Mac's Speed Shop Keeps Its Local Flavor: Beer, Bikes and Barbecue
Mac's Speed Shop keeps adding locations, and the five guys behind it couldn't be happier—or more surprised
If you’ve been to a Mac’s Speed Shop—and if you’ve lived in Charlotte for very long, chances are you have—then you know that three things reign in these casual restaurants: beer, bikes, and barbecue. So then it should come as no surprise that in 2003, when the six guys who started the popular spot started tossing the idea around, it was over beers. And when they started looking for inspiration it was on their bikes. And when they chose to go the barbecue route, it was because that paired best with the beers.
“We created the atmosphere and then let the people run it,” says Wynn Davis, one of the now five co-owners (former co-owner J. D. Duncan left in 2009). “We just knew we didn’t want to do the sports bar thing.” What the owners and their customers created was a restaurant where you’re as likely to see a family enjoying an after-church meal as a group of bikers stopping by for a beer at the bar or to check out one of the frequent live music shows.
“We always say we’re everything from bankers to bikers to babies,” says co-owner David Jewell. Its North Carolina ’cue-focused menu has also become one of Charlotte’s favorite destinations for visiting chefs, including Anthony Bourdain and Thomas Keller. And on most days you can catch a glimpse of any of the five owners, Andy Cox, Hal Kempson, Hall Johnston, Jewell, and Davis, who all frequent their restaurants.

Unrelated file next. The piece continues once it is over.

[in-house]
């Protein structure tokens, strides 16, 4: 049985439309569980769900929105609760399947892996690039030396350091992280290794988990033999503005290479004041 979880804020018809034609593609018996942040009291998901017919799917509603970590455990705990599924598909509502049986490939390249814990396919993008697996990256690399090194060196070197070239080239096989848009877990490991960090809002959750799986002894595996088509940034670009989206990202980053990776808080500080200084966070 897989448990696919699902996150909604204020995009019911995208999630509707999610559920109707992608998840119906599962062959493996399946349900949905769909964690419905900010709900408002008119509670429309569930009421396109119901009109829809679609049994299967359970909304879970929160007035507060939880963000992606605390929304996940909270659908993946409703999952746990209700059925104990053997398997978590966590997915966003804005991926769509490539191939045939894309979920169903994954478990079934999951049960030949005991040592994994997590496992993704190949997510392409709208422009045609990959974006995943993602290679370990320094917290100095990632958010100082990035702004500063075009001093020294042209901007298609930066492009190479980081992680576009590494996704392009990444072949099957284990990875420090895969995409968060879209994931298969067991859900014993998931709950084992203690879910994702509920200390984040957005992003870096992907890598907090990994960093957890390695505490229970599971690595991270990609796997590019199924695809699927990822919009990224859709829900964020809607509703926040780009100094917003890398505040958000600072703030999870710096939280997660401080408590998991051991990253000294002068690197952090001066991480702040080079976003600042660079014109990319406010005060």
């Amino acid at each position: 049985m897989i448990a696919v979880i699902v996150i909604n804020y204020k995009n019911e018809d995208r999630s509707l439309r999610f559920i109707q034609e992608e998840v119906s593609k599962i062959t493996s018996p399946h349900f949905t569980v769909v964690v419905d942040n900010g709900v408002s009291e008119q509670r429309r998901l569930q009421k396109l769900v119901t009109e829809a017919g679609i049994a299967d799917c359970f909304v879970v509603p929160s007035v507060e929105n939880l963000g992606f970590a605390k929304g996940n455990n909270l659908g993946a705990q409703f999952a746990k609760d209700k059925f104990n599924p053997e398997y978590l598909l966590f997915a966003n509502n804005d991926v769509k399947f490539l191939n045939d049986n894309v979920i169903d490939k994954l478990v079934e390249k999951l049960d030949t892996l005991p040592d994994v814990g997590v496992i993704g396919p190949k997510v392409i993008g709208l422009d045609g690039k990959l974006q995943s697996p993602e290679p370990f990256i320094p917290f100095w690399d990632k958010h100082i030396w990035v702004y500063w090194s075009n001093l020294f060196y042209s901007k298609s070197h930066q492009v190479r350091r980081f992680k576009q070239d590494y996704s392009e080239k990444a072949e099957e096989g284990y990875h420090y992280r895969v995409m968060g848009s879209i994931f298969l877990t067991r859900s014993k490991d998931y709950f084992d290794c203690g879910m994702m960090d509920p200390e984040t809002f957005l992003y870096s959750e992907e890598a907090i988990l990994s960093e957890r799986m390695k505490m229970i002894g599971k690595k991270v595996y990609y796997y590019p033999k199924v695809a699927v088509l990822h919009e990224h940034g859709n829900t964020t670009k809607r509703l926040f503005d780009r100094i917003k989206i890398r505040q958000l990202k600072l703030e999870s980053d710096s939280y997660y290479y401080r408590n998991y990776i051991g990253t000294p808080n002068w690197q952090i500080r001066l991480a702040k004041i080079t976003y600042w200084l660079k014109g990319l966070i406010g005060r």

Despite believing they’d found a casual niche in a market that was saturated with white-tablecloth steakhouses, the owners originally had their doubts about how successful Mac’s would become. “We threw in some money fully expecting to lose it,” says Davis, who points out that when they opened on South Boulevard the immediate area was filled with empty warehouses. “But we figured at least we’d have a bar to go to for a little while.”
But it seems they hit the market at just the right time. With a sinking economy, people were looking for casual, cheap fare, and the beer craze has put their craft brews and large draft selection in high demand. Mac’s, which has three Charlotte locations including one in Lake Norman and one in Steele Creek, recently announced it will be opening restaurants in Greenville and Fayetteville in the next six months. The concepts will be the same and they hope to draw similar crowds. While the owners will all still live in Charlotte, they’ll be doing plenty of traveling to the new locations—on their bikes, of course.